Born and raised in northwest Indiana, Lazerwitz is a retired teacher and tenacious volunteer leader who is committed to improving society through education and the arts. As co-chair for the Class of 1949 Campaign committee, she helped raise more than $500,000 for the Indiana University Art Museum. She and her late husband Jim established the Visiting Jazz Artists Endowment Fund at the Jacobs School of Music, which she continues to support annually. In addition to endowing a scholarship and an enrichment fund for special education teachers in the School of Education, she made a significant gift to WTIU Public Television for their children's program.
Other university organizations that have benefitted from Lazerwitz's support and leadership include Athletics, the IU Auditorium, the College of Arts and Sciences, the Indiana Memorial Union, Information and Library Science, IU Libraries, IU Northwest, the Jacobs School of Music, the Kelley School of Business and the School of Public and Environmental Affairs. Lazerwitz received the Chancellor's Medallion in 1998 from IU Northwest and the Indiana University Alumni Association's President's Award in 1997.
Herman B Wells Visionary Award
Louis L. (B.S. '56) and Sybil Stern Mervis received the Herman B Wells Visionary Award, which recognizes those whose lifetime volunteer commitment to IU reveals a deep understanding of the power of philanthropy to shape the future of the institution and a determination to see that future realized.
Lou and Sybil Mervis have worked diligently to fulfill the Jewish principle of "tikkun olam" (healing the world) through their lifelong leadership and service on behalf of the university. They have provided exceptionally generous support of the Borns Jewish Studies Program at Indiana University. In addition to establishing the Lou and Sybil Mervis Chair in Jewish Cultural Studies, three scholarships for undergraduates in Jewish Studies, and the Louis L. and Sybil S. Mervis Overseas Study Scholarship, they have served as members of the Jewish Studies Advisory Board for more than 30 years. The Mervises have galvanized other major donors to support the Jewish Studies overseas study scholarship campaign, resulting in 10 endowed scholarships.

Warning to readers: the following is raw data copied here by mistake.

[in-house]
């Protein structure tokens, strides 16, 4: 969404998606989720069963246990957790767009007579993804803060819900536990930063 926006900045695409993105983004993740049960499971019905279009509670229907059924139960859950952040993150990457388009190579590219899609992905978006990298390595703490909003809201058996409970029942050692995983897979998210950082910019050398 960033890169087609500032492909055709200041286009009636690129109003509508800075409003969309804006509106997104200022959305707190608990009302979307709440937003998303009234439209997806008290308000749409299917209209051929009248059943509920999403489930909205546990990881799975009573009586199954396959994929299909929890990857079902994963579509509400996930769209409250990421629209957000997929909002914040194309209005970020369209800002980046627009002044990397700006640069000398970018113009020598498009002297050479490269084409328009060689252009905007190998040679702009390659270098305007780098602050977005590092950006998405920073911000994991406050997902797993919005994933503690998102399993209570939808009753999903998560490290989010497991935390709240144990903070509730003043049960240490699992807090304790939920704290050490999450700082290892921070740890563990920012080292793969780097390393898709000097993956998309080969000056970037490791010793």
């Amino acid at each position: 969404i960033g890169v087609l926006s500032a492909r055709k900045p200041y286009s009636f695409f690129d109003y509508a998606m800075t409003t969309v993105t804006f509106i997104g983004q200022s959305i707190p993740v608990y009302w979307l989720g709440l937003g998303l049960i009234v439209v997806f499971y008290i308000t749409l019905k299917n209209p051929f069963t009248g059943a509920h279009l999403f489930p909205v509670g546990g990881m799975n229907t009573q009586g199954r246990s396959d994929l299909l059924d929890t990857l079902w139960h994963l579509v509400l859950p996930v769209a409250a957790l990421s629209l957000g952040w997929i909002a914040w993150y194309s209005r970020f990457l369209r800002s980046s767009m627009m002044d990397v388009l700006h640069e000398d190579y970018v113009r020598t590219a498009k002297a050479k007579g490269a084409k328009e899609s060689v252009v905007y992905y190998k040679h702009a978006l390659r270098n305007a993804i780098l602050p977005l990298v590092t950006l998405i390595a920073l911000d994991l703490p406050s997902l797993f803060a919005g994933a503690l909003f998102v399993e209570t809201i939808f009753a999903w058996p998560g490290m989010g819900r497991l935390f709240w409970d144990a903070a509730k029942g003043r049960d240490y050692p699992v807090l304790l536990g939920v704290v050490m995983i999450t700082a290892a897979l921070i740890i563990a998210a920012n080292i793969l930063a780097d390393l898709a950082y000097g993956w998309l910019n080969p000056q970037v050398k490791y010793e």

Their commitment to IU has also benefitted the Verona String Quartet at the Jacobs School of Music, the Hematology/Oncology, Glaucoma Research and Education Fund, the Feigenbaum Professorship of Cardiology at the School of Medicine and the Hillel Center at IU. Sybil is a member of the Women's Philanthropy Council at Indiana University. The couple were recently awarded the IU Foundation's President's Medallion for their steadfast service and loyalty to IU.
About the Indiana University Foundation
Founded in 1936, the Indiana University Foundation maximizes private support for Indiana University by fostering lifelong relationships with key stakeholders and providing advancement leadership and fundraising services for campuses and units across the university. Today, the IU Foundation oversees one of the largest public university endowments in the country, with a market value in excess of $1.9 billion. In fiscal year 2014, IU received $341.3 million in support from the private sector. IU is consistently ranked among the top four of Big Ten universities in annual voluntary support.